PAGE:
“But you said voluntary intoxication was not a defense!”

And it isn’t. However, that plus the game might be enough to knock down a charge of pre-mediated murder to something less. In terms of self-defense, as I said, we are not aware of anything to indicate that there had been a physical altercation before the shooting. On the other hand, we are not aware that there wasn’t. Also, we do not know the roommate’s temper or history. Could it be that the Defendant, drunk and extremely upset about the argument regarding the game saw his roommate as so heated he thought that he could be attacked?
Of course…simply fearing being attacked is not really enough to get an acquittal. It has to be reasonable fear and you are allowed to use as much force as you are being threatened with.

There is nothing to indicate that another gun was found.

So…chances for an acquittal do not look so great, especially since he took off, thereby giving the Commonwealth “consciousness of guilt” evidence. On the other hand, he was so drunk, he did not get very far. Again, will this help an attempt to knock the charge down so that the Defendant is not facing life without parole in prison?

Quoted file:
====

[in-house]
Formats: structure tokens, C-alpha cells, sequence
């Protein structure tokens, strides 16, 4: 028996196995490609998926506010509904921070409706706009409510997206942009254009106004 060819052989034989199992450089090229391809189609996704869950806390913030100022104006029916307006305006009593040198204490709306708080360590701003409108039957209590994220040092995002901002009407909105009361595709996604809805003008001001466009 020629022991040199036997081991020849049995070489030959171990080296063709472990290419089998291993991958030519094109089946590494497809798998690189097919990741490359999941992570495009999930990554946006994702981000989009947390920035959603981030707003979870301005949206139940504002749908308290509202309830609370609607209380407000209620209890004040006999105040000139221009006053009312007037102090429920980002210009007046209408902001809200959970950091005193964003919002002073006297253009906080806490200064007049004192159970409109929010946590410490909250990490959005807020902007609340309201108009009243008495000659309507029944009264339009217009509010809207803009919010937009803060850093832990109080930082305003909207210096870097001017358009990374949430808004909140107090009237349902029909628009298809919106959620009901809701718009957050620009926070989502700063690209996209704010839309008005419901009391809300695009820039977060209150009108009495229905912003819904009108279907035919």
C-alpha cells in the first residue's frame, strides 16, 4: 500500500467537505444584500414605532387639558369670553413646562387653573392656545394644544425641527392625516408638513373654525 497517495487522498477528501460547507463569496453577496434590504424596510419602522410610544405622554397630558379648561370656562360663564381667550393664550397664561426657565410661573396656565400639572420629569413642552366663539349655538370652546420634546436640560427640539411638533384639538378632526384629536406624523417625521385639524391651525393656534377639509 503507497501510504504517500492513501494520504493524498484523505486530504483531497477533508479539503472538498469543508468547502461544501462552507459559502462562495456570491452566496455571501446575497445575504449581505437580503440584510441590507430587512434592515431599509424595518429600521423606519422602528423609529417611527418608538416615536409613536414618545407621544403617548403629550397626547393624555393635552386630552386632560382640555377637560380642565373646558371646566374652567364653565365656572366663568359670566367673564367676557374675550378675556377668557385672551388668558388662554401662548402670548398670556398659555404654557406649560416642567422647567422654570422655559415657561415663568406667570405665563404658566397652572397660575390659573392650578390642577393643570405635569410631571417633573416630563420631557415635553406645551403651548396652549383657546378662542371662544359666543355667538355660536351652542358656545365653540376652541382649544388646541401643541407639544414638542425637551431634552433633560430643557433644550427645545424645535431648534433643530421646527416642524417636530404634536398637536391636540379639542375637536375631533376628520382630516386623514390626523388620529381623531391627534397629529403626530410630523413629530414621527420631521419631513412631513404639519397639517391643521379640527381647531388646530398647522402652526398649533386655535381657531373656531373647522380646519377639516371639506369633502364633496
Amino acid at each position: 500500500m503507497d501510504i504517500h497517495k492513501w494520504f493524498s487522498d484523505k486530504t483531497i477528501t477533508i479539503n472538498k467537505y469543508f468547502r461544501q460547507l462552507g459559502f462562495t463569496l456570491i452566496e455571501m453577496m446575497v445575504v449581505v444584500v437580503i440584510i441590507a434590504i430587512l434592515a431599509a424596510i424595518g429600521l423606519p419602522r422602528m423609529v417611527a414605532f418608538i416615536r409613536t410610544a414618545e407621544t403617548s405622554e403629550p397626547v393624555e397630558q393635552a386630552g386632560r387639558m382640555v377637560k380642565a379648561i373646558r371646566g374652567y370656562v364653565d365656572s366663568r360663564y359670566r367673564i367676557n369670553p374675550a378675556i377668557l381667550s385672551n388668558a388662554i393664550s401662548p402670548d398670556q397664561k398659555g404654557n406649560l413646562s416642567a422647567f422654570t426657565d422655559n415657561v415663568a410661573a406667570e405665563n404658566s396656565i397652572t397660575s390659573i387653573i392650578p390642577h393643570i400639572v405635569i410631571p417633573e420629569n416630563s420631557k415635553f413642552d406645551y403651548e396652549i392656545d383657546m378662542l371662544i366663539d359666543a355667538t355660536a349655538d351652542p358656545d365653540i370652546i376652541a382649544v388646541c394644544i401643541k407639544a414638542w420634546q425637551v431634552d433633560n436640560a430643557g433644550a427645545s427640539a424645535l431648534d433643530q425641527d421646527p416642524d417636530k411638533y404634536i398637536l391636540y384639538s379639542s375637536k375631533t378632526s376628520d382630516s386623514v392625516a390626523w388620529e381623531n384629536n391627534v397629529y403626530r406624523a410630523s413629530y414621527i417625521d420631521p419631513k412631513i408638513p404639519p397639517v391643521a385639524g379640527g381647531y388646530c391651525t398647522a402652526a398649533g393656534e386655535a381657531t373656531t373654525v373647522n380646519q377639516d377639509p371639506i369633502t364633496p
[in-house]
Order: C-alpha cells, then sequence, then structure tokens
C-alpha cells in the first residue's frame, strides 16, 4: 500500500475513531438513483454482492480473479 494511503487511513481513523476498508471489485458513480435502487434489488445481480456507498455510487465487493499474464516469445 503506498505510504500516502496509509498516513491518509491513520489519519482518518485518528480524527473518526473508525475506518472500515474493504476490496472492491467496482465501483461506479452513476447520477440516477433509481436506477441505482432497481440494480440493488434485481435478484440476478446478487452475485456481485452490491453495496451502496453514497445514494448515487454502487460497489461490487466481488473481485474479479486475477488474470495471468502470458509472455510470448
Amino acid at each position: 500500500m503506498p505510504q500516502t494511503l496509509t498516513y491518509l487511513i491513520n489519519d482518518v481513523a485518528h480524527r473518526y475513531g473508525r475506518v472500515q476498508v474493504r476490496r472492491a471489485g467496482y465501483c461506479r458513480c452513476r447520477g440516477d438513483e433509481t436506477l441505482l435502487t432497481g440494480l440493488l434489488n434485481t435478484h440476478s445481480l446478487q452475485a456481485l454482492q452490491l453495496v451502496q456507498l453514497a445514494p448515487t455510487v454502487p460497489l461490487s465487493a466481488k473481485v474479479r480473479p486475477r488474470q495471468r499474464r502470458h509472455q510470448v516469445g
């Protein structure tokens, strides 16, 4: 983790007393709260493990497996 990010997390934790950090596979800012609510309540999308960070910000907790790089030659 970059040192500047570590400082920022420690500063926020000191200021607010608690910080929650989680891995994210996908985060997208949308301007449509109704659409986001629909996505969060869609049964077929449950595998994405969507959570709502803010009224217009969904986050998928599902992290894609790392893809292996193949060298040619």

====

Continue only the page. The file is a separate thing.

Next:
Well, of course, we do not know that yet. I will suggest, however, that what is likely to make quite a difference is how good his lawyer is. If it is an attorney with experience in these types of cases, who is talented and skilled, then the Defendant’s chances for a more favorable resolution increase. If he is represented by someone who does not have those attributes…well…it’s going to be a harder climb.

So, once again, if you or a loved one is facing such a situation, I suggest you retain an attorney who can make that difference. Should you wish to discuss the matter with me, please feel free to call me at (617) 206-1942.

For the full articles upon which today’s blog is based, go to http://www.bostonherald.com/news/regional/view.bg?articleid=1207852 and http://www.telegram.com/article/20091028/NEWS/910280438/0/BUSINESS